Bureau of Land Management agrees to pay energy company $1.5 million for canceled leases

Bureau of Land Management agrees to pay energy company $1.5 million for canceled leases

GRAND JUNCTION — The Bureau of Land Administration has agreed to pay SG Pursuits $1.5 million after the ability agency sued over the cancellation of 18 oil and gasoline leases defending higher than 30 sq. miles (78 sq. kilometers) inside the Thompson Divide area in western Colorado.

The undeveloped leases inside the enormous White River Nationwide Forest had been amongst 25 defending higher than 50 sq. miles (129 sq. kilometers) that the BLM canceled in late 2016 on the request of a coalition of governments, environmentalists, ranchers and others, The Grand Junction Day by day Sentinel reported Friday. Firm officers said they’d been reversing what they often known as faulty environmental opinions that had been issued between 1995 and 2012.

On the time, the corporate said it is going to pay SG Pursuits and Ursa Property, which held the other seven leases, about $1 million for what was paid for purchasing the leases at public sale and for rental expenses on the leases.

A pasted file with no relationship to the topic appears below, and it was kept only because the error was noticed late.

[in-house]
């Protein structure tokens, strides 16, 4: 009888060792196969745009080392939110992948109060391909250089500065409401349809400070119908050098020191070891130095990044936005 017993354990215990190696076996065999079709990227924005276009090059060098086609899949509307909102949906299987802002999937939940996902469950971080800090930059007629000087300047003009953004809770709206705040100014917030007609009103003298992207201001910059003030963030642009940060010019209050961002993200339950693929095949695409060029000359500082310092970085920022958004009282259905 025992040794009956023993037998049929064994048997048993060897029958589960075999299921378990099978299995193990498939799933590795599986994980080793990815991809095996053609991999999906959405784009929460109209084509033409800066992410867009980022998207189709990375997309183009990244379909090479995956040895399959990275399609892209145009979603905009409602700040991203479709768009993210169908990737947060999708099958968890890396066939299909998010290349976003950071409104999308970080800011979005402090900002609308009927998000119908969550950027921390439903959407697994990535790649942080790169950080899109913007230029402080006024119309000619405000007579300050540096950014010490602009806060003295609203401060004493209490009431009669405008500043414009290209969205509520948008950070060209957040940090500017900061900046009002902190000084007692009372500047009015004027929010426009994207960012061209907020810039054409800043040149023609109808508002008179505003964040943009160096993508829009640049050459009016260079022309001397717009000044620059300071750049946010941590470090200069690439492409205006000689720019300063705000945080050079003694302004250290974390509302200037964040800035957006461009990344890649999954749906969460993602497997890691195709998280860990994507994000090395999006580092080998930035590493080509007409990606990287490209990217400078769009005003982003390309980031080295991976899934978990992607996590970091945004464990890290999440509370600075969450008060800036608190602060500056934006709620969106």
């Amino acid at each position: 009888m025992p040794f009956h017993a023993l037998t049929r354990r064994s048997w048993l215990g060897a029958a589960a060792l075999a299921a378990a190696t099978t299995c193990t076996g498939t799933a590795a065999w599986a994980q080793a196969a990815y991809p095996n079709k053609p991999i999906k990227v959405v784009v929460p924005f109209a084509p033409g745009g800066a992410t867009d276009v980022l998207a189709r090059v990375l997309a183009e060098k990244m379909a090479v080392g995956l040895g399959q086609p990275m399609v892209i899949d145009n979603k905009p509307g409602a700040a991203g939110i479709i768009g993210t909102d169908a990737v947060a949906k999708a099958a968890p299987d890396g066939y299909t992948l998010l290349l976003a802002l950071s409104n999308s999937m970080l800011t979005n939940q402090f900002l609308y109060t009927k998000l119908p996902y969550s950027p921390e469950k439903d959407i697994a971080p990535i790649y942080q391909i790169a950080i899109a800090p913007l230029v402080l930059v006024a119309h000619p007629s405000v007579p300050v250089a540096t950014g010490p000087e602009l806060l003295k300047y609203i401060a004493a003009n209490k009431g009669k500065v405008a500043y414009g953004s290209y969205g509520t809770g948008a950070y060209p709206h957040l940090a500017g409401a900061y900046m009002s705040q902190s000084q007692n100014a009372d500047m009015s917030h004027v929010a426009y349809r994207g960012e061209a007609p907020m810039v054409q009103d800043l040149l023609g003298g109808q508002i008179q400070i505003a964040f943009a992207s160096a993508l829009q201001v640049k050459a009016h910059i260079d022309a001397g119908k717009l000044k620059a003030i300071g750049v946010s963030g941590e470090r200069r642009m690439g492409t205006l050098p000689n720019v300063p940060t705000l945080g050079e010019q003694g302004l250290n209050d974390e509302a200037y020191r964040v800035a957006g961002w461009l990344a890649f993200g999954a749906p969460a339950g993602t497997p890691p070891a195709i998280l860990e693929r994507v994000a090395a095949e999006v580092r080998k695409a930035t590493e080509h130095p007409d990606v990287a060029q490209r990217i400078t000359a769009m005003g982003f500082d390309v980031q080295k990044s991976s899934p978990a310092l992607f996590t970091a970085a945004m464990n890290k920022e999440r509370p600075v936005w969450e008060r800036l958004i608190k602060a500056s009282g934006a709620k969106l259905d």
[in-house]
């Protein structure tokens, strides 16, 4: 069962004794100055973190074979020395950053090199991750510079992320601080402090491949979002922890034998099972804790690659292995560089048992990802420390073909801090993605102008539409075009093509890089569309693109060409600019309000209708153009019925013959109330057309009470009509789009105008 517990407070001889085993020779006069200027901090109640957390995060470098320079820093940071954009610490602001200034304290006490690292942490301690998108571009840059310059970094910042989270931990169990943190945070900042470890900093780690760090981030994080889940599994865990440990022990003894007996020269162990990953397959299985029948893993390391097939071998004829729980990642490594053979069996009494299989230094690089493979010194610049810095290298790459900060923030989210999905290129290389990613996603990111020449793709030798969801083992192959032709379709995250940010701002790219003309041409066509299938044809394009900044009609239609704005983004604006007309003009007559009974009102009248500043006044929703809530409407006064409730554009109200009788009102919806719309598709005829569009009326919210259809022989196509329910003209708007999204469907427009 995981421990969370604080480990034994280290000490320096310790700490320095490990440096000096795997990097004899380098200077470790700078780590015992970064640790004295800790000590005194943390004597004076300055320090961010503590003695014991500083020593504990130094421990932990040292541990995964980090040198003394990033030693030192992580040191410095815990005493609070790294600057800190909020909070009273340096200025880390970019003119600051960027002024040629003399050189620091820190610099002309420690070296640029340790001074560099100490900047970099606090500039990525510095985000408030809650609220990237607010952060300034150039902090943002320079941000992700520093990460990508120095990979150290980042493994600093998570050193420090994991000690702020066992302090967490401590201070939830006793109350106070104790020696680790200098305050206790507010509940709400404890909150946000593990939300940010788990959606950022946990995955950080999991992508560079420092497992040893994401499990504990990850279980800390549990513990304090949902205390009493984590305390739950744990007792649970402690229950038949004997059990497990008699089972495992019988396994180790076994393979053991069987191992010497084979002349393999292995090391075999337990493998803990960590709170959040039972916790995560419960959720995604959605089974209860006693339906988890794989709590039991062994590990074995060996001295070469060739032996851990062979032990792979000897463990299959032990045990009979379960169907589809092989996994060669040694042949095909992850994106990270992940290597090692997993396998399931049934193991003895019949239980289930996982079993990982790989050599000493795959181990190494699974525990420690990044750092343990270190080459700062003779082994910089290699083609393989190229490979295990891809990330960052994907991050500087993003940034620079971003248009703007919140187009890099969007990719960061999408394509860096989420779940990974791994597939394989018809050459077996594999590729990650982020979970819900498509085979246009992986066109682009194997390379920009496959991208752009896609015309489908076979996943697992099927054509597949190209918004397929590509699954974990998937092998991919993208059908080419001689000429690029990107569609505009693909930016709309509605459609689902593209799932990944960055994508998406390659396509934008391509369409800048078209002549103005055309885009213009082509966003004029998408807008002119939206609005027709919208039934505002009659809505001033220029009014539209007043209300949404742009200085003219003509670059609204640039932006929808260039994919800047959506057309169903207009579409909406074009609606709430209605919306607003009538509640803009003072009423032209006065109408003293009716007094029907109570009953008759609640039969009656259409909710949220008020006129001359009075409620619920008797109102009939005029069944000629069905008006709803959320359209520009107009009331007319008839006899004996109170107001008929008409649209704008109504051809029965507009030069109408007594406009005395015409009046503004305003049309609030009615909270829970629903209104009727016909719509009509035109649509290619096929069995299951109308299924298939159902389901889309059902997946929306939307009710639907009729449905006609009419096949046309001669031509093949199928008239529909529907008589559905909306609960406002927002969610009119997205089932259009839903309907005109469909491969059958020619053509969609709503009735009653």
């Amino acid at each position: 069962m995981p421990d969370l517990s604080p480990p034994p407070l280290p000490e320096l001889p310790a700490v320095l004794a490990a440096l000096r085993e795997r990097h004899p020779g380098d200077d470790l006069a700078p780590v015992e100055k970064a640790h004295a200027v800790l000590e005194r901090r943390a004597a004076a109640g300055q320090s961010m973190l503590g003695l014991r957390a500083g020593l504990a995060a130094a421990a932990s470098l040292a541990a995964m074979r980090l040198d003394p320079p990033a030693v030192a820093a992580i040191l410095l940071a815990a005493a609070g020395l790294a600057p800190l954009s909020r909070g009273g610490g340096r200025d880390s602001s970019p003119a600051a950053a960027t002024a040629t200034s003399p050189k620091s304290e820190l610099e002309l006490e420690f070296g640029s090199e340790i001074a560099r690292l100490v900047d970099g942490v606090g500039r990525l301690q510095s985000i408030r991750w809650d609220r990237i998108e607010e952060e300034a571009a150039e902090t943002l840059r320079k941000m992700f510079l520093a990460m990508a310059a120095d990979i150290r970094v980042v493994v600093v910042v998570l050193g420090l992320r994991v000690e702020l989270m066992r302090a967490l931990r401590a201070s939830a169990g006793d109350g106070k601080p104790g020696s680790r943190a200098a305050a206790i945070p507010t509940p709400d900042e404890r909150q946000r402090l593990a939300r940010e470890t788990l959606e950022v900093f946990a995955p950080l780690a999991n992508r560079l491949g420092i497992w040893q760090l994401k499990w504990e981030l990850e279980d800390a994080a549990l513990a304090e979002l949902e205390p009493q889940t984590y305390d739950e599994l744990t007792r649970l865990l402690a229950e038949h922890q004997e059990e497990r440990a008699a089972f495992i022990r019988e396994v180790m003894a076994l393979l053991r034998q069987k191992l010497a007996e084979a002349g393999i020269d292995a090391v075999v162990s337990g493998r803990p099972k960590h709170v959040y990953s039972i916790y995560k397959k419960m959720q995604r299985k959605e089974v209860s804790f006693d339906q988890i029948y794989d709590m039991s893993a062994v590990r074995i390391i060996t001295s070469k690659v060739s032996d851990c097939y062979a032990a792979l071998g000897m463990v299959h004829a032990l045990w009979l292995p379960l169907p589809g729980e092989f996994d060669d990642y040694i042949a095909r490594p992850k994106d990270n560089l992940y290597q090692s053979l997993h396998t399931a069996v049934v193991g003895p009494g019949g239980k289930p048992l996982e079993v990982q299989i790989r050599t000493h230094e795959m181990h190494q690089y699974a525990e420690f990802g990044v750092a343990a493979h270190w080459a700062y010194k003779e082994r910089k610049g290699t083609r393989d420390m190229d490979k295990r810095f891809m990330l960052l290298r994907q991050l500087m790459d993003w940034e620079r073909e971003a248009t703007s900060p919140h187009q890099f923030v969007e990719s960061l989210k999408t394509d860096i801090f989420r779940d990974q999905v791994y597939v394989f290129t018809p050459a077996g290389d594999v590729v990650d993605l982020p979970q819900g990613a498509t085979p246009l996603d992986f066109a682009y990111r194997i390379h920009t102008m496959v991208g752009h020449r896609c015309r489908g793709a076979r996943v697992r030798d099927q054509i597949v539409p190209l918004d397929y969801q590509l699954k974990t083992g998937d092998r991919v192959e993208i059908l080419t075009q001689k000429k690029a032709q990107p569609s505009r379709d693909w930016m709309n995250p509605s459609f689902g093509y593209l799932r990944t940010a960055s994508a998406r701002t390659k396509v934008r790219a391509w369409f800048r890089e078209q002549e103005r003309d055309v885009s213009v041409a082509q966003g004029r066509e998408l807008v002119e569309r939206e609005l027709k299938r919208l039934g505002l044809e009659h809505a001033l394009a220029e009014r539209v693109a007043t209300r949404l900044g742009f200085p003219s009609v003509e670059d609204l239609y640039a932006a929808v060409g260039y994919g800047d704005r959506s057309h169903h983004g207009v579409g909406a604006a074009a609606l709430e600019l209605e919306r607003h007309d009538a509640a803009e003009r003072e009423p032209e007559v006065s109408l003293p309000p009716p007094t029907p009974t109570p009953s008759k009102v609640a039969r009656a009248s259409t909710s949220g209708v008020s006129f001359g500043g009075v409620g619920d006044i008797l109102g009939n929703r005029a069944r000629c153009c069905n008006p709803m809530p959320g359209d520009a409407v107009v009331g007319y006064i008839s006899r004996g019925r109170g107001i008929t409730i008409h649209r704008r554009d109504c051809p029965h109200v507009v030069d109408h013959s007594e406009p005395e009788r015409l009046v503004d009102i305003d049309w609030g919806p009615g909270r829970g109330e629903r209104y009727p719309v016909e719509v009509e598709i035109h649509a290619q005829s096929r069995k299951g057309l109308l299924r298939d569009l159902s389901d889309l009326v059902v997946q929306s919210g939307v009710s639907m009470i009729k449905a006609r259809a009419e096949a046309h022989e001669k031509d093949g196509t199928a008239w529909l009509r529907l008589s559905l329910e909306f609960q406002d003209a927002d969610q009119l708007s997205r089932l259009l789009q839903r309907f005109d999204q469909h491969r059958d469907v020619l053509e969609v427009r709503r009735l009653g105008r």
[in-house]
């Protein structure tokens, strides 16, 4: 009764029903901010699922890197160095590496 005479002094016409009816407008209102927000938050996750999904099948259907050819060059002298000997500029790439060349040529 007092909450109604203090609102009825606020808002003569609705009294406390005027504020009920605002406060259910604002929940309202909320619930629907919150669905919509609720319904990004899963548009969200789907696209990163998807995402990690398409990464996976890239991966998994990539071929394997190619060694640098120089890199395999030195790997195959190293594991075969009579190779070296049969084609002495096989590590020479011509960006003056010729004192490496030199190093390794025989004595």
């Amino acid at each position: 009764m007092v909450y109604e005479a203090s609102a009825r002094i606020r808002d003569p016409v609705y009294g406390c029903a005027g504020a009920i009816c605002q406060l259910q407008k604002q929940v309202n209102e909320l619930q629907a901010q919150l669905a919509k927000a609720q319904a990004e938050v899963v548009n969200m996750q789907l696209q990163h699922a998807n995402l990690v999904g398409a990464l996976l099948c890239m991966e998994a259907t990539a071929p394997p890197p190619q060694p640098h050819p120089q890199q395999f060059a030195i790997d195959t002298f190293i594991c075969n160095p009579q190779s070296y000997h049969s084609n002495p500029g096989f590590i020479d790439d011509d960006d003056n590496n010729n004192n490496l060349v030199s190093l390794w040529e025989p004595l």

In SG Pursuits’ case, that amounted to about $468,000. The company argued it had invested far more in working in the direction of eventual enchancment of the leases, claiming the cancellations had been a breach of contract.

“We’re blissful that the Trump administration acknowledged the wrongful cancellation of the leases and compensated us for it,” said Robbie Guinn, a SG Pursuits vp. “I imagine that this is not going to be the observe of the Trump administration. I don’t think about they’re going to be canceling any leases.”

He said the $1.5 million lined almost the entire additional permitting, surveying and completely different costs the company had incurred attempting to develop the leases.

Mike Freeman, an lawyer with the conservation group Earthjustice, moreover said he was pleased with the settlement.

“We’re blissful that the important wildlife habitat, pristine roadless lands and public water supplies inside the Thompson Divide could be protected for future generations,” he said.

SG Pursuits nonetheless owns the lease rights to develop deep formations beneath about 14 sq. miles (36 sq. kilometers) of the Thompson Divide which could be typically known as the Wolf Creek area and weren’t part of the BLM lease analysis.

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